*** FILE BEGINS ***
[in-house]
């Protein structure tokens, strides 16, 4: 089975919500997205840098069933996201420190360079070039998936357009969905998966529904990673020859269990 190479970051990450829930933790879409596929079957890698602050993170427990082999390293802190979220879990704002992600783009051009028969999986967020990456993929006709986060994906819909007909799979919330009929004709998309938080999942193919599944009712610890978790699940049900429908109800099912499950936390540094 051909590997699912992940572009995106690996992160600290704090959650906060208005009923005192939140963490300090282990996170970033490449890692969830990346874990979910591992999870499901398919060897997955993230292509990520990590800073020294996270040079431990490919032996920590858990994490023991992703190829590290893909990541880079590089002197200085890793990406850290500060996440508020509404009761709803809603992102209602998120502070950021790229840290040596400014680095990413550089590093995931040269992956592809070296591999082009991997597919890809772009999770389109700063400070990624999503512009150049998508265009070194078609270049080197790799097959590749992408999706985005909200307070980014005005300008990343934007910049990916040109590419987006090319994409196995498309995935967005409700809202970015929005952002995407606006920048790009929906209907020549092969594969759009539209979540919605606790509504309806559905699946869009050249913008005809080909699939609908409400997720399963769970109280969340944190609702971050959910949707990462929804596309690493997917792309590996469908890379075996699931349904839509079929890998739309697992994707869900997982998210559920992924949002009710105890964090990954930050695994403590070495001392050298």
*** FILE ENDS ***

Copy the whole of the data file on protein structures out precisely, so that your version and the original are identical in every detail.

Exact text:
[in-house]
């Protein structure tokens, strides 16, 4: 089975919500997205840098069933996201420190360079070039998936357009969905998966529904990673020859269990 190479970051990450829930933790879409596929079957890698602050993170427990082999390293802190979220879990704002992600783009051009028969999986967020990456993929006709986060994906819909007909799979919330009929004709998309938080999942193919599944009712610890978790699940049900429908109800099912499950936390540094 051909590997699912992940572009995106690996992160600290704090959650906060208005009923005192939140963490300090282990996170970033490449890692969830990346874990979910591992999870499901398919060897997955993230292509990520990590800073020294996270040079431990490919032996920590858990994490023991992703190829590290893909990541880079590089002197200085890793990406850290500060996440508020509404009761709803809603992102209602998120502070950021790229840290040596400014680095990413550089590093995931040269992956592809070296591999082009991997597919890809772009999770389109700063400070990624999503512009150049998508265009070194078609270049080197790799097959590749992408999706985005909200307070980014005005300008990343934007910049990916040109590419987006090319994409196995498309995935967005409700809202970015929005952002995407606006920048790009929906209907020549092969594969759009539209979540919605606790509504309806559905699946869009050249913008005809080909699939609908409400997720399963769970109280969340944190609702971050959910949707990462929804596309690493997917792309590996469908890379075996699931349904839509079929890998739309697992994707869900997982998210559920992924949002009710105890964090990954930050695994403590070495001392050298």